Growing more and more grain in Ukraine

Founded by Iryna Ivanova, Agroscope Ukraine is a national distributor of agricultural inputs in Ukraine. It encompasses 2,300 farmers, 75 agronomists and a revenue of $140 million.

Ivanova is also the CEO of Origin Enterprises in Ukraine, which her company became part of in 2014. Earlier this week, she wowed the attendance at the R&H Hall conference with the enormity of her business.

To put the scale of Ivanova’s business into perspective; her 2,300 customers all have a minimum land area of 500ha, that’s a total of 1.15 million hectares on her books. Many of her existing customers’ farms are greater than 500ha.

Since establishing the company, in 2002, Ukraine has become a major player in the grain market worldwide.

Ukraine facts and figures:
  • 70% of land area is in agricultural production;
  • 42.73 million hectares of agricultural land;
  • 32.54 million hectares in arable production.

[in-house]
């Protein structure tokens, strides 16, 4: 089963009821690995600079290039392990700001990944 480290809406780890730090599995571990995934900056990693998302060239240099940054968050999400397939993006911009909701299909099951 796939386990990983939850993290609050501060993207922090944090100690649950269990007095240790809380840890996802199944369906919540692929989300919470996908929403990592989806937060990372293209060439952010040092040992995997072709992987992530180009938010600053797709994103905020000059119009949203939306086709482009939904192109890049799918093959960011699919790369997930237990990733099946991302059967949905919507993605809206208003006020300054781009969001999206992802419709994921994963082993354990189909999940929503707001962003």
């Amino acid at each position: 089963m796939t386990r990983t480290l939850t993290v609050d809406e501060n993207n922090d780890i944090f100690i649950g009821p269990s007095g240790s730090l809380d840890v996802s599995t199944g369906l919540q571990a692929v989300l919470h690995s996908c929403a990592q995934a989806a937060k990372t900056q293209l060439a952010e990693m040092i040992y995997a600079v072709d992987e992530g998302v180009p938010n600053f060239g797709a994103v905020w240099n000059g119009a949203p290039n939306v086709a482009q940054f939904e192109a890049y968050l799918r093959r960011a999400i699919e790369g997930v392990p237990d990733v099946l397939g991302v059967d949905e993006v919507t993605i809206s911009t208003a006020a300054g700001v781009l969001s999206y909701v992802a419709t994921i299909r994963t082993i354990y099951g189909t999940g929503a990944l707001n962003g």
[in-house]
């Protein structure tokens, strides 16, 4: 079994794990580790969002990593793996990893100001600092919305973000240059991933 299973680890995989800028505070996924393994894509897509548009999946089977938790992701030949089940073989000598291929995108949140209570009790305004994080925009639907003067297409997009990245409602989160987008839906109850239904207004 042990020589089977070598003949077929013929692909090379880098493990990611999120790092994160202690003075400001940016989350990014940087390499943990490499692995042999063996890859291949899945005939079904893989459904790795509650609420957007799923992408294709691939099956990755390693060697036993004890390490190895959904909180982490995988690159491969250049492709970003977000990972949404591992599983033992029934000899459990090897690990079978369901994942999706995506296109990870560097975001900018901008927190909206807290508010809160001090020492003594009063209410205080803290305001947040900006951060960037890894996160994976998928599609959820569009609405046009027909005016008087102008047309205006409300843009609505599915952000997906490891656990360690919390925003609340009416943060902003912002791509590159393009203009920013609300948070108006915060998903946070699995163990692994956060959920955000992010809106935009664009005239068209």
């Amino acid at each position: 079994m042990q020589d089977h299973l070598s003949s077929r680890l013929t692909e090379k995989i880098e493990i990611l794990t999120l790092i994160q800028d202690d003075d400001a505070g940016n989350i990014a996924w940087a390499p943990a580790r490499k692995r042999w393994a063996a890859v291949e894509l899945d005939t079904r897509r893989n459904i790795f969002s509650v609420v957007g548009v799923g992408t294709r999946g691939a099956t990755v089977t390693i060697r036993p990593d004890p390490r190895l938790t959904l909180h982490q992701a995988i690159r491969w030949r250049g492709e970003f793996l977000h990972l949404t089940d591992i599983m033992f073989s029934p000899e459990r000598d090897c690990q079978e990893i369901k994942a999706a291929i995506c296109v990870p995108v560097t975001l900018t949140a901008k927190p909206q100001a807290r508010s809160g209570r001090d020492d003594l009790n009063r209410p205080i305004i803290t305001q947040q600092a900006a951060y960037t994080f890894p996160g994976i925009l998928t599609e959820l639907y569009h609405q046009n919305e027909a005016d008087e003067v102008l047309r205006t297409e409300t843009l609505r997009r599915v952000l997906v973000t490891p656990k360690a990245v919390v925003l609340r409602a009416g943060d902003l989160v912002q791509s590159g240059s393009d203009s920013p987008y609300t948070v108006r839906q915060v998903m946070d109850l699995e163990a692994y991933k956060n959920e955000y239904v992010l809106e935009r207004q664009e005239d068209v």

• 25,000 farms less than 100ha;
  • 7,000 farms between 100 and 500ha;
  • 8,000 farms greater than 500ha.

The Ukraine is the world’s number one exporter of sunflower oil globally, the world’s second biggest exporter of grain and the world’s third biggest exporter of corn.

The video below reveals a good insight into the country’s scale and production.

The country exports 18.1 million tonnes of wheat and wheat flour, 5.5 million tonnes of barley and 21.5 million tonnes of corn.

In 2016, 50% of cereal imports to the EU came from the Ukraine. Corn is the country’s most stable crop and over 60% of corn imported to the EU in the last number of years has come from Ukraine. In comparison, in 2016 in Ireland, 2.3 million tonnes of cereal grain were produced from 280,300ha.

In addition, 80% of agricultural land in Ukraine is rented or leased for €100-200/ha and, as of October 13, 7.7 million ha of land had been prepared for winter drilling.

Ivanova’s company focuses on technology. Away from crop husbandry advice, it provides brokerage and crop marketing advice in a bid to make farmers more competitive.

There is also a push to the value-added market and, at present, there are between 175 and 195 organic farms in the country.

The scale is hard to imagine. According to Ivanova, 70% of grain is transported by rail and the country could use an extra 17,000 rail cars. Road capacity is restricted as there are limitations on axle loads. Inland, there is a capacity to hold 40 million metric tonnes of grain.